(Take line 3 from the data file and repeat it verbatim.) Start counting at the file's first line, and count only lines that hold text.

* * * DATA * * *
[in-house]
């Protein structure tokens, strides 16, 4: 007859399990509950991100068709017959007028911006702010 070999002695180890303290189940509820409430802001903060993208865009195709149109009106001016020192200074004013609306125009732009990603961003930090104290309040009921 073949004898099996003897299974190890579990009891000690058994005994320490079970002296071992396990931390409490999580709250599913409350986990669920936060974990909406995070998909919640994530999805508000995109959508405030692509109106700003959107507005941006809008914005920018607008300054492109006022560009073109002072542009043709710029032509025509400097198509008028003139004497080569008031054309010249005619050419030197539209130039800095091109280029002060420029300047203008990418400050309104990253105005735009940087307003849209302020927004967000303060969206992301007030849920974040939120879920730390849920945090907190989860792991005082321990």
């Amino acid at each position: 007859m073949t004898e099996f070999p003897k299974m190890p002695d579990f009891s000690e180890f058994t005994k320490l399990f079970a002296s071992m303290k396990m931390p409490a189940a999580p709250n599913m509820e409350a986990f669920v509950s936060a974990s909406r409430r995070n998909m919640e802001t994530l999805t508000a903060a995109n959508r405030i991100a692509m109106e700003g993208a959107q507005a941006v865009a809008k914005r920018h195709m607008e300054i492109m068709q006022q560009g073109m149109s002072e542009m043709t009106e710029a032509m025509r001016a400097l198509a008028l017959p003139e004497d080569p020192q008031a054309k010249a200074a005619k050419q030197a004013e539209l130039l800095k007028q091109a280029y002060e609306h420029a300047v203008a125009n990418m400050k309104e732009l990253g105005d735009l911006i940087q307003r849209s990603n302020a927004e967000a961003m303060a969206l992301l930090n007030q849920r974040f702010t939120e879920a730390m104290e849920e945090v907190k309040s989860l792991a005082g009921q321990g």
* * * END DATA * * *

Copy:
């Amino acid at each position: 007859m073949t004898e099996f070999p003897k299974m190890p002695d579990f009891s000690e180890f058994t005994k320490l399990f079970a002296s071992m303290k396990m931390p409490a189940a999580p709250n599913m509820e409350a986990f669920v509950s936060a974990s909406r409430r995070n998909m919640e802001t994530l999805t508000a903060a995109n959508r405030i991100a692509m109106e700003g993208a959107q507005a941006v865009a809008k914005r920018h195709m607008e300054i492109m068709q006022q560009g073109m149109s002072e542009m043709t009106e710029a032509m025509r001016a400097l198509a008028l017959p003139e004497d080569p020192q008031a054309k010249a200074a005619k050419q030197a004013e539209l130039l800095k007028q091109a280029y002060e609306h420029a300047v203008a125009n990418m400050k309104e732009l990253g105005d735009l911006i940087q307003r849209s990603n302020a927004e967000a961003m303060a969206l992301l930090n007030q849920r974040f702010t939120e879920a730390m104290e849920e945090v907190k309040s989860l792991a005082g009921q321990g």